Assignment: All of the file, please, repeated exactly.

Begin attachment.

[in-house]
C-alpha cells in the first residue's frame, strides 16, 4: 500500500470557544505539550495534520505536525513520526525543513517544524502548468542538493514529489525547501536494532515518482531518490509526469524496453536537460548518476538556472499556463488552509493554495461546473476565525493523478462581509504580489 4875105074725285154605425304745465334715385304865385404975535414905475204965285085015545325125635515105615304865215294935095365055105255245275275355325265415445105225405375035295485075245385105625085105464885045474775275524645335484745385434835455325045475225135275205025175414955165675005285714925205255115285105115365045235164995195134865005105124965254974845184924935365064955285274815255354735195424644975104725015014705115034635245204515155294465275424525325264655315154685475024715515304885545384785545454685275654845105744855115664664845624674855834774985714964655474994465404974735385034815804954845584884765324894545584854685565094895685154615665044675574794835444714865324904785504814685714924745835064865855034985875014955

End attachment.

[in-house]
C-alpha cells in the first residue's frame, strides 16, 4: 500500500470557544505539550495534520505536525513520526525543513517544524502548468542538493514529489525547501536494532515518482531518490509526469524496453536537460548518476538556472499556463488552509493554495461546473476565525493523478462581509504580489 4875105074725285154605425304745465334715385304865385404975535414905475204965285085015545325125635515105615304865215294935095365055105255245275275355325265415445105225405375035295485075245385105625085105464885045474775275524645335484745385434835455325045475225135275205025175414955165675005285714925205255115285105115365045235164995195134865005105124965254974845184924935365064955285274815255354735195424644975104725015014705115034635245204515155294465275424525325264655315154685475024715515304885545384785545454685275654845105744855115664664845624674855834774985714964655474994465404974735385034815804954845584884765324894545584854685565094895685154615665044675574794835444714865324904785504814685714924745835064865855034985875014955